2015, No. 3
August 25, 2015
By Michelle Cissi
Bank and thrift charters have experienced a multidecade decline. More recently, however, the number of bank and thrift branches has fallen. This recent trend has led to an overall reduction in the number of banking facilities in the United States. At the same time, the banking system has experienced an influx of deposits in banks of all sizes. This briefing examines the current trends in banking facilities and deposits.
Bank charters have steadily decreased since the early 1990s. (See Figure 1.) From 1994 to 2004, the number of charters decreased from 12,589 to 8,918 (a 29.2 percent decline). The passage of the Riegle-Neal Interstate Banking and Branching Efficiency Act (Riegle-Neal Act) in 1994, which allowed banks to branch and merge across state lines, accelerated the decline even further, allowing banking organizations to collapse charters from different states, turning separate banks into bank branches. Mergers and acquisitions also played a significant role in the decline in bank charters; there were 1,122 completed deals ($1.6 billion total target assets) from 2004 to 2007.1 Bank failures contributed to the loss of 507 bank charters between 2008 and 2014. Furthermore, bank charter creation in the U.S. has been lacking, with just three de novo institutions launched in the past five years.
Industry analysis and academic research in the 1990s suggested that technological innovations and regulatory changes would present a challenge to “brick-and-mortar” banking.2 The expansion of ATMs, the development of call centers and the rise in Internet banking challenged the role of the traditional bank branch. However, despite these technological advancements, banks continued to expand their branch networks. From 1994 to 2004, the number of branches of U.S. banks and thrifts increased by 26.6 percent as many former bank headquarters became branches of the acquiring parent organizations. The largest annual increase in branches occurred in 2008—just prior to the most recent financial crisis—when the number of branches jumped 6.2 percent. Between 2009 and 2014, however, the number of bank and thrift branches decreased 4.1 percent.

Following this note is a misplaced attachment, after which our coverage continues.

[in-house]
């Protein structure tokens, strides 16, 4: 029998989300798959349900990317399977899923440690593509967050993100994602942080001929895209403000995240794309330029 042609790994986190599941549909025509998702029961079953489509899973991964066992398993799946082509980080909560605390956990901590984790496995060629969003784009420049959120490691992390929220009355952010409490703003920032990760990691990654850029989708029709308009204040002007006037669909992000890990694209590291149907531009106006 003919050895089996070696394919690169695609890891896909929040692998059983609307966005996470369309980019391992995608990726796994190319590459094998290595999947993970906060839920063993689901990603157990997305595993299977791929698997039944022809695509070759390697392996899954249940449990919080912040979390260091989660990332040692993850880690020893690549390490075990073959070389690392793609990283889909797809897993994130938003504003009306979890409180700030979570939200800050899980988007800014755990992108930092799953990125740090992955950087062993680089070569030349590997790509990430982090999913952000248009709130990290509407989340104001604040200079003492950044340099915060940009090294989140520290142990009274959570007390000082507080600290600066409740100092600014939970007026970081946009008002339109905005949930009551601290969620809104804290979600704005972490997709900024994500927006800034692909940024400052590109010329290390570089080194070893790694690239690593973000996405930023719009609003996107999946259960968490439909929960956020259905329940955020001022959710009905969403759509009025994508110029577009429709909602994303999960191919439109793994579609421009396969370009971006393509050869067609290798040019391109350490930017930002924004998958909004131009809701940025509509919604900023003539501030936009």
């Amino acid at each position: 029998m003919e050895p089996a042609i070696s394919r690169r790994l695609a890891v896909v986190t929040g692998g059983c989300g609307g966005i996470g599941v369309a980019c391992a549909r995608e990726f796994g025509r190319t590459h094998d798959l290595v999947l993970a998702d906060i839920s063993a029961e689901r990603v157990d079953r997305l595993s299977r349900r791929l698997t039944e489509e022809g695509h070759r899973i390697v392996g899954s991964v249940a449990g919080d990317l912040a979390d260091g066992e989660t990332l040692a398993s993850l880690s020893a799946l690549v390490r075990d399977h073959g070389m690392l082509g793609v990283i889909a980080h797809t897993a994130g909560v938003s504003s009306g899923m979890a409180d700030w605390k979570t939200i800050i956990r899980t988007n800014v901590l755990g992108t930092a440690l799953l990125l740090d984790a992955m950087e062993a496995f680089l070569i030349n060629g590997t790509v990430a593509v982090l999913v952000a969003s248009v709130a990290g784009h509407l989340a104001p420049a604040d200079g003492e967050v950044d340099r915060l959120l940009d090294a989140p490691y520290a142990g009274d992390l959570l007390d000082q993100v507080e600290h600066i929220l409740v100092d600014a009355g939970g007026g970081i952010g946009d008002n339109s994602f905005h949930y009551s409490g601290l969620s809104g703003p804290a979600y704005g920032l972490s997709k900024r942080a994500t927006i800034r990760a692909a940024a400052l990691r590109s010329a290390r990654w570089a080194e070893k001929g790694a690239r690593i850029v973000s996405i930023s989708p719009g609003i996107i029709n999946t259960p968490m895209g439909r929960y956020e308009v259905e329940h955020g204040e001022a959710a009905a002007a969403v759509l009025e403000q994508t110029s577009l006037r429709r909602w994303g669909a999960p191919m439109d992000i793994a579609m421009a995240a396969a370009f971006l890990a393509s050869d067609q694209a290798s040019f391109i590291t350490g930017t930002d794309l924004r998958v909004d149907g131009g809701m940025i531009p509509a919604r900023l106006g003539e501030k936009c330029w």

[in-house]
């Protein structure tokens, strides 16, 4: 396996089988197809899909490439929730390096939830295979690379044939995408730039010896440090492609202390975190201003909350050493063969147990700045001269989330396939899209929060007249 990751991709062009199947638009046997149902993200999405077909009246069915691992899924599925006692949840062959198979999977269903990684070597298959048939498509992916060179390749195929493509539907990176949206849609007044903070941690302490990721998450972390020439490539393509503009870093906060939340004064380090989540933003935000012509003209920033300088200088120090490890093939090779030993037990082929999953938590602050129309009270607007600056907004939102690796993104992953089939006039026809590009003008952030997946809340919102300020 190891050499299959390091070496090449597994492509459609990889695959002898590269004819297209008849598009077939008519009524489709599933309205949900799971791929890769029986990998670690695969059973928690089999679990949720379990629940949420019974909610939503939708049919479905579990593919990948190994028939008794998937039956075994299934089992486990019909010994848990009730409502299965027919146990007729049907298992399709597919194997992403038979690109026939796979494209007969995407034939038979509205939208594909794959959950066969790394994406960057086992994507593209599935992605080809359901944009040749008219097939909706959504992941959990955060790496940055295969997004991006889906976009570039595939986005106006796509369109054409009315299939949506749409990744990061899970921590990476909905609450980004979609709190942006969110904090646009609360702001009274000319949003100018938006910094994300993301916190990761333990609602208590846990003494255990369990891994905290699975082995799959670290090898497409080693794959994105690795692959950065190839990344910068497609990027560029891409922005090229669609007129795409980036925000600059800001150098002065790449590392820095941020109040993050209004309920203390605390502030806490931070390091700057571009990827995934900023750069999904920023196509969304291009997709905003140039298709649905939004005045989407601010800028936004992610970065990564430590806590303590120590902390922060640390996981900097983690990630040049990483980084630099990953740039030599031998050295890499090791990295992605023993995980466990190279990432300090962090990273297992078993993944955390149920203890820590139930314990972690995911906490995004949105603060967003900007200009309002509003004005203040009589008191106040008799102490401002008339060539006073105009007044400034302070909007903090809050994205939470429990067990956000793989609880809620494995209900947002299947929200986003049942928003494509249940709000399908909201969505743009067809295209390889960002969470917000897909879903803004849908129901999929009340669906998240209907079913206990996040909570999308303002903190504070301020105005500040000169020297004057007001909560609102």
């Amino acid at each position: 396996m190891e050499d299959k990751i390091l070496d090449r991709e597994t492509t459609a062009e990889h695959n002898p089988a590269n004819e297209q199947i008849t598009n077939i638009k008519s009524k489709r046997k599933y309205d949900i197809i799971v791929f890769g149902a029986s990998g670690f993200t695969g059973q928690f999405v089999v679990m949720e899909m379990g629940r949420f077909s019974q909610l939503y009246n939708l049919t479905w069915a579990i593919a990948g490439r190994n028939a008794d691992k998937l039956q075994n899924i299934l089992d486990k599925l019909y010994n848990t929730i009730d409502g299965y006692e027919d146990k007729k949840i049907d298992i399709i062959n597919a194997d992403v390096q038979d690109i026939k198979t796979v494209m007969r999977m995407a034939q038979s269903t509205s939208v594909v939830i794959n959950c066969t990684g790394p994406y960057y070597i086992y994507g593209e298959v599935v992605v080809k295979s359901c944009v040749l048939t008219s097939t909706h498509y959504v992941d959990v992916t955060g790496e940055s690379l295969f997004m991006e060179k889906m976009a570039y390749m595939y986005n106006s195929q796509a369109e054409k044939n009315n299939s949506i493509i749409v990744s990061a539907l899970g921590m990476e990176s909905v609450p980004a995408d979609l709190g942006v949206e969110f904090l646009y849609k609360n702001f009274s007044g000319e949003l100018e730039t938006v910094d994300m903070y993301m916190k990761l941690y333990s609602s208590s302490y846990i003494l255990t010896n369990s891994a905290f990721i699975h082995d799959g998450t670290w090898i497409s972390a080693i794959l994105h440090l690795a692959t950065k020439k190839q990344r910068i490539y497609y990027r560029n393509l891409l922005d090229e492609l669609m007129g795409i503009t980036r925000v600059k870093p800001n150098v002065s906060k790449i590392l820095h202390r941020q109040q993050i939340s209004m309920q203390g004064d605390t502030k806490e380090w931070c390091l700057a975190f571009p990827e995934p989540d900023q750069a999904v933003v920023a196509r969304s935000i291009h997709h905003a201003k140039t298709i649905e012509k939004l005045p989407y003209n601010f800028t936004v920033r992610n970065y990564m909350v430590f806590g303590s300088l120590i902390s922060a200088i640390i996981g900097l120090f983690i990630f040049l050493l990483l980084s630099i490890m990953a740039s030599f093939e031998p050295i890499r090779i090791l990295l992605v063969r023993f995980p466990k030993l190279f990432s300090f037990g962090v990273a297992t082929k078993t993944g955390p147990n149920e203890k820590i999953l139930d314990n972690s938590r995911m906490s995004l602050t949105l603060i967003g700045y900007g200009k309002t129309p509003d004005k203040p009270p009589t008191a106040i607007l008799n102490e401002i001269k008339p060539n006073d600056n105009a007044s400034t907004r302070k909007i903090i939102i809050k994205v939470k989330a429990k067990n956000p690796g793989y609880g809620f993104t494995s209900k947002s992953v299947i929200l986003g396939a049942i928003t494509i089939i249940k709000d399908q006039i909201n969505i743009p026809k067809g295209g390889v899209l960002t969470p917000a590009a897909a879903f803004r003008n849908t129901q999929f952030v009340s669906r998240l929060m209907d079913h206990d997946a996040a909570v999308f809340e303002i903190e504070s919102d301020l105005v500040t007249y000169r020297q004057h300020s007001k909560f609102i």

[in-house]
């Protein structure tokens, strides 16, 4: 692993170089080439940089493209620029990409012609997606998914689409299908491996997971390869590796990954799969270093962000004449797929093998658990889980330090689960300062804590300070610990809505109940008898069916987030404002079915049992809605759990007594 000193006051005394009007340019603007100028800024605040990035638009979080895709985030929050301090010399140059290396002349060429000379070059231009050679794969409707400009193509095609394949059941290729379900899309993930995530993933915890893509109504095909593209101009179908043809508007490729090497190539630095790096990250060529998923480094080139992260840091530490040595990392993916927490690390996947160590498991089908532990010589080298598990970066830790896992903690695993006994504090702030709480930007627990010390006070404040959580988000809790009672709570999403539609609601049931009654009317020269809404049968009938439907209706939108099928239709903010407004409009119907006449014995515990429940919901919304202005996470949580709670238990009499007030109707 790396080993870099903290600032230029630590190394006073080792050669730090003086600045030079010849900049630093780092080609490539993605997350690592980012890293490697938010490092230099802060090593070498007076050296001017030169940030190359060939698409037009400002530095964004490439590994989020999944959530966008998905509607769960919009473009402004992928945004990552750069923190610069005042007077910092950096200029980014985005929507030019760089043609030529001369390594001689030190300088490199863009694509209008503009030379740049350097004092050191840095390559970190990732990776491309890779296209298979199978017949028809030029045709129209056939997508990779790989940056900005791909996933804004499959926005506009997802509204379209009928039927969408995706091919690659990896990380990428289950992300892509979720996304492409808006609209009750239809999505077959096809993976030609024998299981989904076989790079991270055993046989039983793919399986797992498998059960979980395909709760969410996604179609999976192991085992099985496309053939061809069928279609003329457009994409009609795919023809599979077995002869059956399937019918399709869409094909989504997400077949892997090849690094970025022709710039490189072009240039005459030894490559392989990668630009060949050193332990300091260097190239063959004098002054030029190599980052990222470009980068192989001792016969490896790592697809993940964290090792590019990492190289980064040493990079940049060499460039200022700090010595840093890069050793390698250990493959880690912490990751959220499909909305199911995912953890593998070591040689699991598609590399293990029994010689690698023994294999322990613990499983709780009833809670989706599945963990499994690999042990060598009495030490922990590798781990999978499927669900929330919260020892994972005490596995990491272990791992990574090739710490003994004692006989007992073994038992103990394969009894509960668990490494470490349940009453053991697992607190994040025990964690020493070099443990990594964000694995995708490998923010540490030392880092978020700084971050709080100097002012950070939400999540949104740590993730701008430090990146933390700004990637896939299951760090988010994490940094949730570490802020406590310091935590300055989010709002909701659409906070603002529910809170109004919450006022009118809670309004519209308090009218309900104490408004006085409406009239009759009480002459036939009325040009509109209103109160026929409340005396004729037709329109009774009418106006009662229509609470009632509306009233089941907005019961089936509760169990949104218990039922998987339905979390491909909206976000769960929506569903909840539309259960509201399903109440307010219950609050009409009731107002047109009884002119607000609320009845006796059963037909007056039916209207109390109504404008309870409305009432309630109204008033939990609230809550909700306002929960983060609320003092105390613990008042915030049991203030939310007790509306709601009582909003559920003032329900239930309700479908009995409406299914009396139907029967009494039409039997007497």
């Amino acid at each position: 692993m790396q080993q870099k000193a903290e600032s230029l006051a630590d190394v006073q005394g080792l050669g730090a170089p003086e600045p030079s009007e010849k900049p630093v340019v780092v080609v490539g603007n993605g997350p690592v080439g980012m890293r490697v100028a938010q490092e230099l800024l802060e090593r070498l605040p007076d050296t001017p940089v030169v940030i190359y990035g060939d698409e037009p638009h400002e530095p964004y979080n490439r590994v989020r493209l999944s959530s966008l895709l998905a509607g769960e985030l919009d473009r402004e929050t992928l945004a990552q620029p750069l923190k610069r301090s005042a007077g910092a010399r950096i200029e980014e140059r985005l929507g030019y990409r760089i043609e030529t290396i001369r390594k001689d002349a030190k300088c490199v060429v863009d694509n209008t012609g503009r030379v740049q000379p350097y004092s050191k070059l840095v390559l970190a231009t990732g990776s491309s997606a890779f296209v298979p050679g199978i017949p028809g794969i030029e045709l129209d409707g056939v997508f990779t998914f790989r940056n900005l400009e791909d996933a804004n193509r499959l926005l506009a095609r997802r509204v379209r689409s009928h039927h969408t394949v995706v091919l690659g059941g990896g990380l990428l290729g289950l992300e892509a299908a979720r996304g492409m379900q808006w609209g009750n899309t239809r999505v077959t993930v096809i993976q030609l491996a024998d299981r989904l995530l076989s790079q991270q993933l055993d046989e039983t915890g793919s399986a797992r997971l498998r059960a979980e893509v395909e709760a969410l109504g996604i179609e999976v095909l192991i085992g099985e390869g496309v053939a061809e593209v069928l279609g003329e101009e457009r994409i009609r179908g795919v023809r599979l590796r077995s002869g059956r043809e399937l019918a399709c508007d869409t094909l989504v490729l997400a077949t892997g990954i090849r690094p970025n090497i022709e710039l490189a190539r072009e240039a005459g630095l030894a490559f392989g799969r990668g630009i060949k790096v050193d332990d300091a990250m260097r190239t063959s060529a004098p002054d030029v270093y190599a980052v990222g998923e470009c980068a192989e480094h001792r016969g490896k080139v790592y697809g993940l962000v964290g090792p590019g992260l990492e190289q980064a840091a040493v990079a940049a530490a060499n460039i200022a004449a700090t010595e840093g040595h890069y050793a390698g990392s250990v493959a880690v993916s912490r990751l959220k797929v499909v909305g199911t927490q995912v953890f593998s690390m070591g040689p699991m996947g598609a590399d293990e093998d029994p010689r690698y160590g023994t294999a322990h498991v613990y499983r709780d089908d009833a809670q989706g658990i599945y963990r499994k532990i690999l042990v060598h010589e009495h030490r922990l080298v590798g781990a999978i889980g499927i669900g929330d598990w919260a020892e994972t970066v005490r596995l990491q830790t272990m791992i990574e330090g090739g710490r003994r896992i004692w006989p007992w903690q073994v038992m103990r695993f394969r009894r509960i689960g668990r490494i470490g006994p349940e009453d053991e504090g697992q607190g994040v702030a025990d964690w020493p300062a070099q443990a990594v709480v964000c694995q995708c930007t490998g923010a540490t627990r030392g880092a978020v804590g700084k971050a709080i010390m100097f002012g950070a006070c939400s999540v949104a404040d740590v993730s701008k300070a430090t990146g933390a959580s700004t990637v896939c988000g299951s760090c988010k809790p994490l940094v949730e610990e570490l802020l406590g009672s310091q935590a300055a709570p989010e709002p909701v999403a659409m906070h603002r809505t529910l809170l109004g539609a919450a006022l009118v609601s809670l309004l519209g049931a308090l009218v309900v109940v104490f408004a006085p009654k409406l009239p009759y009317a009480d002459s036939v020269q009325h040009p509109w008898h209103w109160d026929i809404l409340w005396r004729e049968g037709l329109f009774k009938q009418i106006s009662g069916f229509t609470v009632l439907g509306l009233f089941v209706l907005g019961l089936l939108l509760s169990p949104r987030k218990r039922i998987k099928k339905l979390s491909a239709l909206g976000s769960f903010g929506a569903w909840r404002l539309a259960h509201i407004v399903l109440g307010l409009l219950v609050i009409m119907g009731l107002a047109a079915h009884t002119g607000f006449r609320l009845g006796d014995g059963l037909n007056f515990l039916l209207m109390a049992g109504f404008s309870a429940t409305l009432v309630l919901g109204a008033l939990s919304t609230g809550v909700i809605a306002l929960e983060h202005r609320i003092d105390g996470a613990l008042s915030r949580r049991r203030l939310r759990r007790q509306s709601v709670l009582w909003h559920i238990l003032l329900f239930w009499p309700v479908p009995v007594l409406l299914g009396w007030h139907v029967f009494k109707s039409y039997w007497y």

While the total number of branches in the U.S. banking system has decreased since 2009, the number of branches in large branch networks (a network with 100 or more branches) steadily increased through 2012, followed by consecutive annual decreases.2 (See Figure 2.) In 2014, total branches of 13 of the 15 largest banking firms declined; only Wells Fargo and U.S. Bank continued to grow their networks in 2014.3 (See Table 1.)
Analyzing branching trends by size class, regardless of branch network size, reveals interesting trends as well. The average number of branches for banks with total assets of less than $50 billion either remained stable or increased slightly from 2008 to 2014.3 (See Table 2.) The average number of branches for banks with total assets of more than $50 billion decreased during the same time period. Banks with assets of more than $250 billion had, on average, 138 fewer branches in 2014 than they did in 2008. It is worth noting that banks may move between size classes as a result of mergers and acquisitions or organic growth/downsizing. However, the total number of banks in the largest two size classes remained relatively unchanged from 2008 and 2014, so that does not account for the downward movement.
Additional Insight: There are a few significant examples of banks moving size classes. In 2009, U.S. Bank moved from the $50-$250 billion size class to the more than $250 billion size class. Also, in 2009, Countrywide Financial ($50-$250 billion) was acquired by Bank of America (more than $250 billion), Washington Mutual (more than $250 billion) was acquired by JPMorgan Chase Bank (more than $250 billion). In 2010, PNC Bank acquired Wachovia Bank, moving PNC from the $50-250 billion size class to the more than $250 billion size class.
The most significant decreases in the number of branches can be traced to the nation's largest institutions as they restructure their branch networks after years of acquisitions.4 Certain branches may not have produced the desired profitability. Moreover, large branch networks often benefit from brand awareness and technological advantages, which allow them to close branches with less customer impact. Regional banks have also reduced their branch networks, but not by as much, as these institutions tend to rely more on branches than technology to serve clients.